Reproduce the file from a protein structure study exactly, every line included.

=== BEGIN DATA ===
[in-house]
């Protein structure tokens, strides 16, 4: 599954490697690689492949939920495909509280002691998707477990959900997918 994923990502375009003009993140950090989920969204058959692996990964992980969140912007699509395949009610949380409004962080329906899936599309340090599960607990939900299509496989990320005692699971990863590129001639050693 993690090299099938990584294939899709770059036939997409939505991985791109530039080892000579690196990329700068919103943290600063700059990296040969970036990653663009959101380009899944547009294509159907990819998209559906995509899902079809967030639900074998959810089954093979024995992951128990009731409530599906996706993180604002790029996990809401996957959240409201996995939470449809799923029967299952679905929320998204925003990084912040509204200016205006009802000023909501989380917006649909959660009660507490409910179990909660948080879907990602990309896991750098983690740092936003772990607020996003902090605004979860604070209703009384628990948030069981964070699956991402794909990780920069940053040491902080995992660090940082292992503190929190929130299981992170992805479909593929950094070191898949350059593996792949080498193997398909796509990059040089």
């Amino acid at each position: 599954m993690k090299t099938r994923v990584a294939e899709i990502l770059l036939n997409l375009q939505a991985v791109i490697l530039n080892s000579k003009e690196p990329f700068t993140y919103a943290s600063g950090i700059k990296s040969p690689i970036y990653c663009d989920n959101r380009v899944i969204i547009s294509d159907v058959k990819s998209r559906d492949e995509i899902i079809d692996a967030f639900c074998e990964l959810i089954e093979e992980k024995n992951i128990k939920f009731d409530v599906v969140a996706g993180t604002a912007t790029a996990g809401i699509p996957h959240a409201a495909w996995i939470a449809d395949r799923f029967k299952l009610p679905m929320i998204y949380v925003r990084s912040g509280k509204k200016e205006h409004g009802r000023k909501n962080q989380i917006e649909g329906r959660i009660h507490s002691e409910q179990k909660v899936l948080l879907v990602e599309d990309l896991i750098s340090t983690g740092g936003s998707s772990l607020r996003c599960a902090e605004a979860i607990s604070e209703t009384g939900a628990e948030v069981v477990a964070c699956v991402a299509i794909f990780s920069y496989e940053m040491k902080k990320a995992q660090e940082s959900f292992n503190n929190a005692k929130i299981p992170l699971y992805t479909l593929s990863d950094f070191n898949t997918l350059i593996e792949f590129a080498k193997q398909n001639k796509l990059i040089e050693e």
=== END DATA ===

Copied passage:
[in-house]
């Protein structure tokens, strides 16, 4: 599954490697690689492949939920495909509280002691998707477990959900997918 994923990502375009003009993140950090989920969204058959692996990964992980969140912007699509395949009610949380409004962080329906899936599309340090599960607990939900299509496989990320005692699971990863590129001639050693 993690090299099938990584294939899709770059036939997409939505991985791109530039080892000579690196990329700068919103943290600063700059990296040969970036990653663009959101380009899944547009294509159907990819998209559906995509899902079809967030639900074998959810089954093979024995992951128990009731409530599906996706993180604002790029996990809401996957959240409201996995939470449809799923029967299952679905929320998204925003990084912040509204200016205006009802000023909501989380917006649909959660009660507490409910179990909660948080879907990602990309896991750098983690740092936003772990607020996003902090605004979860604070209703009384628990948030069981964070699956991402794909990780920069940053040491902080995992660090940082292992503190929190929130299981992170992805479909593929950094070191898949350059593996792949080498193997398909796509990059040089």
């Amino acid at each position: 599954m993690k090299t099938r994923v990584a294939e899709i990502l770059l036939n997409l375009q939505a991985v791109i490697l530039n080892s000579k003009e690196p990329f700068t993140y919103a943290s600063g950090i700059k990296s040969p690689i970036y990653c663009d989920n959101r380009v899944i969204i547009s294509d159907v058959k990819s998209r559906d492949e995509i899902i079809d692996a967030f639900c074998e990964l959810i089954e093979e992980k024995n992951i128990k939920f009731d409530v599906v969140a996706g993180t604002a912007t790029a996990g809401i699509p996957h959240a409201a495909w996995i939470a449809d395949r799923f029967k299952l009610p679905m929320i998204y949380v925003r990084s912040g509280k509204k200016e205006h409004g009802r000023k909501n962080q989380i917006e649909g329906r959660i009660h507490s002691e409910q179990k909660v899936l948080l879907v990602e599309d990309l896991i750098s340090t983690g740092g936003s998707s772990l607020r996003c599960a902090e605004a979860i607990s604070e209703t009384g939900a628990e948030v069981v477990a964070c699956v991402a299509i794909f990780s920069y496989e940053m040491k902080k990320a995992q660090e940082s959900f292992n503190n929190a005692k929130i299981p992170l699971y992805t479909l593929s990863d950094f070191n898949t997918l350059i593996e792949f590129a080498k193997q398909n001639k796509l990059i040089e050693e």